Creative ice cream flavors could make this a sweet, savory, scoop-worthy summer

Tubs of Van Leeuwen ice cream on a supermarket freezer shelf with unusual varieties like honeycomb and tea. (Kim Cook via AP)

A variety of Salt and Straw creamery's unique flavors. The company offers interesting combos like Pistachio with Saffron, and Hibiscus and Coconut. Others sound like a warm hug in gelid form: Jasmine Milk Tea laced with chocolate-coated almond slivers, or Rhubarb Crumble with Toasted Anise. (Salt and Straw/via AP)

A cone topped with pineapple avocado and raspberry rose sorbets by Fortune's Ice Cream. . (Fortune's Ice Cream/via AP)

Travel anywhere on the planet and you’ll find some version of ice cream. Grab a lemon gelato in Italy; a stick of butterscotch kulfi in Nepal; a cinnamon paleta bar in Mexico. If you’re in Seoul, try a “J”-shaped puffed corn cone filled with soft ice cream.

North Americans tend to be loyal to chocolate, vanilla and cookies ‘n’ cream, according to the International Dairy Foods Association. We like our half gallons or waffle cones stuffed with the fondly familiar.


Still, the world of ice cream isn’t immune to change, and like any culinary domain, it’s evolving. Recent years have seen an explosion of novel flavor combos, unexpected ingredients and new presentations from ice cream makers large and small, food editors say.

On the flavor front, there are floral ingredients like rose, orange blossom, lavender and jasmine, and herbal notes like saffron and tarragon. Unusual combos of savory and sweet are another trend.

“Jeni’s Splendid Ice Cream has an ‘Everything Bagel’ flavor featuring cream cheese ice cream with everything bagel gravel,” says’s Assistant Food Editor Taylor Ann Spencer.

Liz Sgroi, executive director at Food Network Magazine, points to a collab this spring between Van Leeuwen and Hidden Valley on a ranch-dressing-flavored ice cream.

Ice cream makers, like a lot of chefs, are embracing an international pantry, says Alana Al-Hatlani, assistant food editor at Southern Living magazine.

“I’ve noticed a lot of new citrus flavors beyond lemon, orange and lime, like calamansi, kumquat and mandarin,” she says. In her city, Birmingham, Alabama, the artisan ice cream company Big Spoon Creamery has a Key Lime Yuzu Pie flavor, for instance.

Spencer notes Oregon-based ice creamery Salt &Straw for “combos like Pistachio with Saffron, and Hibiscus and Coconut.”

Other offerings there sound like a warm hug in gelid form: Jasmine Milk Tea laced with chocolate-coated almond slivers, or Rhubarb Crumble with Toasted Anise.

Tyler Malek, who co-founded Salt &Straw with his cousin Kim Malek, says they enjoy partnering with chefs and makers to tell cultural stories through ice cream. In a regional collab, they worked with Florida-based Panther Coffee on a Coffee Chocolate Tres Leches ice cream that launched at Panther’s Miami shop. It’s now available nationwide through Salt &Straw’s website.

One of Tyler Malek’s favorites is Strawberry Honey Balsamic with Black Pepper ice cream. To showcase flavorful Oregon strawberries, he worked with a local beekeeper who’d developed a honey balsamic vinegar.

“Adding a splash of that allowed the strawberry flavor to really shine through,” Malek says.

Salt &Straw’s Thanksgiving lineup features turkey bacon, buttery brittle and jammy cranberry sauce flavors folded into a five-course feast of ice creams.

In Tivoli, New York, in their Fortune’s Ice Cream shop, Brian Ackley and his wife, Lisa, offer Halva Honeycomb, based on Middle Eastern sesame candy, and citrus-y Olive Oil Satsuma.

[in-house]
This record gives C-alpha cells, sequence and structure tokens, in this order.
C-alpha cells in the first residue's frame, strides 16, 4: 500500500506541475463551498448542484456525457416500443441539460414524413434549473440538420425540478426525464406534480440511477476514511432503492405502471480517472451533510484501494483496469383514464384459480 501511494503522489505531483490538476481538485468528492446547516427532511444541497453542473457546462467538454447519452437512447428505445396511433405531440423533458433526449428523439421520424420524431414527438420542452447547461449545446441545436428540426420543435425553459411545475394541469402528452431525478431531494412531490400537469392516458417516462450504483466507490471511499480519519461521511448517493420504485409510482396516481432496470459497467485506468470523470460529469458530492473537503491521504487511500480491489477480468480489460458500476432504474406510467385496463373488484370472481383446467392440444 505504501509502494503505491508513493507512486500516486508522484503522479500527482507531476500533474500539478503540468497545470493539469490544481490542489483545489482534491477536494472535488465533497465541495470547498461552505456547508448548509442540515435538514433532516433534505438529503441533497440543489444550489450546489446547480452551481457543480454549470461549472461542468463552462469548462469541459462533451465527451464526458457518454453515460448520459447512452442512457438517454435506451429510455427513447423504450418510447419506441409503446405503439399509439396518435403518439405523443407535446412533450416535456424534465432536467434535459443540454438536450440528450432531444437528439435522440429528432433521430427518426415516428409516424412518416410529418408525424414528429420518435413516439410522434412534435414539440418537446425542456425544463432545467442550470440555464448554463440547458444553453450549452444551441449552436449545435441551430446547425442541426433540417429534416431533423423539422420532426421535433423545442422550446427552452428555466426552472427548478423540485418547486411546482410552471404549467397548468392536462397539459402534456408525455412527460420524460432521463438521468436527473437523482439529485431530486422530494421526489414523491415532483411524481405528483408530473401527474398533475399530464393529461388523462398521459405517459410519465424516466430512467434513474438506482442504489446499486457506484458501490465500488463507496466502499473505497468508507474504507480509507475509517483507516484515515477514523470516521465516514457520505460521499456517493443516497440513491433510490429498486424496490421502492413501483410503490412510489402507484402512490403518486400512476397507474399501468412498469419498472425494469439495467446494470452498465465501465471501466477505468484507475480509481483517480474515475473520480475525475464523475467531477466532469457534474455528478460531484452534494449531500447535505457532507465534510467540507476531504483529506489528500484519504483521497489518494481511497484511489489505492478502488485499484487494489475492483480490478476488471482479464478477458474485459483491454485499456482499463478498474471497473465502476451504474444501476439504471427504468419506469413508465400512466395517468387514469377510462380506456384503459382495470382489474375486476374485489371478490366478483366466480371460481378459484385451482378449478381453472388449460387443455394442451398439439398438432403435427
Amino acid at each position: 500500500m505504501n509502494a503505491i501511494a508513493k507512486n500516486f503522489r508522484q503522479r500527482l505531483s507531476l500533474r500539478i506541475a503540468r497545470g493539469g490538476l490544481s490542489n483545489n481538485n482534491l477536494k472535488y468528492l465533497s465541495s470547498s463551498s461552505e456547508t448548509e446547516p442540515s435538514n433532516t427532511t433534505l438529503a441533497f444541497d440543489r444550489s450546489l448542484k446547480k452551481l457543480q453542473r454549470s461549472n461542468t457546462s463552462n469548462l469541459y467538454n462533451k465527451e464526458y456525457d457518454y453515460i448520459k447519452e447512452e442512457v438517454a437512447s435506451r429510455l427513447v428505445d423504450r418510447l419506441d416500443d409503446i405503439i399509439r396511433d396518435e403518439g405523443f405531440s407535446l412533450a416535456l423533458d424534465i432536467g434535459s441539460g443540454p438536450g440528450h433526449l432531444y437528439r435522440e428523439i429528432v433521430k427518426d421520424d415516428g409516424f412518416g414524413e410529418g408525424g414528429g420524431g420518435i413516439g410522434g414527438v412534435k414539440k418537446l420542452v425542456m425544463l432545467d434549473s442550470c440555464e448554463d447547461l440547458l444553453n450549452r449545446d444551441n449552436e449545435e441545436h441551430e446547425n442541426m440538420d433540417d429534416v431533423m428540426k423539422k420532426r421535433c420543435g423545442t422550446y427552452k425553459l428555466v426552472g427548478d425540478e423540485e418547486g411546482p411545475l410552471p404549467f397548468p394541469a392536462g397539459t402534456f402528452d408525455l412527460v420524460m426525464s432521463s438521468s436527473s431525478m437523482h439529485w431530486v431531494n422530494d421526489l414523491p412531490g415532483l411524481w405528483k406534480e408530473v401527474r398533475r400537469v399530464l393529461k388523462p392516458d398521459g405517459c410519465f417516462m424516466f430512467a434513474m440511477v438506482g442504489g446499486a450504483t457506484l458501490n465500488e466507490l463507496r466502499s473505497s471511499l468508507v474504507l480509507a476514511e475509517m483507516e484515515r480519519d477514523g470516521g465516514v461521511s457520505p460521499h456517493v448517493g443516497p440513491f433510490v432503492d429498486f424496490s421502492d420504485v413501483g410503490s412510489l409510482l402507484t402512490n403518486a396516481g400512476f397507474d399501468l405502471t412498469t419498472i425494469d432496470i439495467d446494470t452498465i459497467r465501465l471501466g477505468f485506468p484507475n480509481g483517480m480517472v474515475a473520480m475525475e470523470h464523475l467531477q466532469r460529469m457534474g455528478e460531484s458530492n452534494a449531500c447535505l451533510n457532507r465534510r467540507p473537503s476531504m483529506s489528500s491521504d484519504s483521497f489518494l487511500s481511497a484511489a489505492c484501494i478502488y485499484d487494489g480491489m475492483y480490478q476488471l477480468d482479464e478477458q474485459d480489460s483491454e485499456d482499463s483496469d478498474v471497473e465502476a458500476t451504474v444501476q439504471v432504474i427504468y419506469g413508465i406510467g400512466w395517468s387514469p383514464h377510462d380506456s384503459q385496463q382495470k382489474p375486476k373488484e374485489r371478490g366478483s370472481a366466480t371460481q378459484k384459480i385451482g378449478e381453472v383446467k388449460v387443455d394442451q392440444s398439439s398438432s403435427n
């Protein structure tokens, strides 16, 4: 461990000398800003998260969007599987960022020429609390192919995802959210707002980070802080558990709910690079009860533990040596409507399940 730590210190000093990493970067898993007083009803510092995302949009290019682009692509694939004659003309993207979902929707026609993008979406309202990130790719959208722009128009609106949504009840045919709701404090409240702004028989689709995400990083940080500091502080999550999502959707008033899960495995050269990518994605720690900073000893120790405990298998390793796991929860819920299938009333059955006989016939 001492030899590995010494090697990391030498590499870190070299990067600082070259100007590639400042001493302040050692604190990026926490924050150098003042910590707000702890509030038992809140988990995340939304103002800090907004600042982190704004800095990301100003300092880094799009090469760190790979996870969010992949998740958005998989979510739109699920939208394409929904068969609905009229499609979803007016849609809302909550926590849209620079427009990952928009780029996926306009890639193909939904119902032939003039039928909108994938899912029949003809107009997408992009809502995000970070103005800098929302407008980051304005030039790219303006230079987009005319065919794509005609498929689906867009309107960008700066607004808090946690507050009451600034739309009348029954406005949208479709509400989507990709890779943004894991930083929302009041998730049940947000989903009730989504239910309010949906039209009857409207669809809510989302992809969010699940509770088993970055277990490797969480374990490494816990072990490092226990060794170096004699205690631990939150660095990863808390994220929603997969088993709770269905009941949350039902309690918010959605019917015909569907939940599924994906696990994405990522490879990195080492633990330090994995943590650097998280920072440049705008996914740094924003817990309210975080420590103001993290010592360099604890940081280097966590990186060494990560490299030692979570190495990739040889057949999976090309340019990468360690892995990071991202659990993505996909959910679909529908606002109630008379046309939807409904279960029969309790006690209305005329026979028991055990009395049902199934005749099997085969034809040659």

Both are non-dairy, born of Brian’s wish to create creamy texture without using typical coconut cream or neutral oils. Tahini and oat milk are the keys to the halva flavor, while almond milk is blended with extra virgin olive oil in the satsuma ice cream.

Lisa is Persian, so the couple were delighted to find orchards in the Hudson Valley that could source perfect black cherries for a Labne Sour Cherry ice cream. The labne is similar to tangy Greek yogurt.

Texture also plays a role in the modern ice cream experience.

“Our Cider Donut flavor has whole donuts blended into the base,” says Ackley. “And we’ve got a green apple sorbet made from whole fresh apples – chunks or not chunks, depending on what I feel delivers the best flavor and texture combo that day.”

Jeni’s recently launched a Ted Lasso ice cream, called Biscuits with the Boss, with shortbread cookies inside.

Sgroi has seen some fun hacks on TikTok, like blended, frozen, sweetened cottage cheese ice cream.

“Another popular one (though slightly less healthy!) is ice cream wrapped in a fruit roll-up. It’s gimmicky, messy and a bit hard to eat, but no one seems to mind — the original recipe video has millions of views,” she says.

Non-dairy ice creams are evolving to meet modern demand, says Al-Hatlani: “Vegan or plant-based options aren’t new, but they’re getting better and creamier.”

Soft serve is no exception. The New York City ice cream shop Morgenstern’s recently opened a dairy-free, soft-service outlet, Morgenstern’s Bananas. And in Seattle, the plant-based ice cream shop Frankie &Jo’s, also offers the treat.

“Coconut milk ice cream has been popular for the last five years,” says Spencer, “but with the rise of oat milk as an alternative, oat milk ice cream is now trending. We’re also seeing brands play with new alt-milks in their ice creams, like macadamia nut milk.”

Grocery store shoppers are encountering new ice cream flavors and formats from familiar brands. To name just a few: Baskin Robbins has pints of Triple Mango Ice Cream, swirled with real mango, mango sorbet and mango ribbons; Ben and Jerry’s has introduced chocolate-coated ice cream bars called pint slices; and Entenmann’s has launched an ice cream sandwich line based on some of their baked goods, like chocolate chip cookies and glazed donuts.

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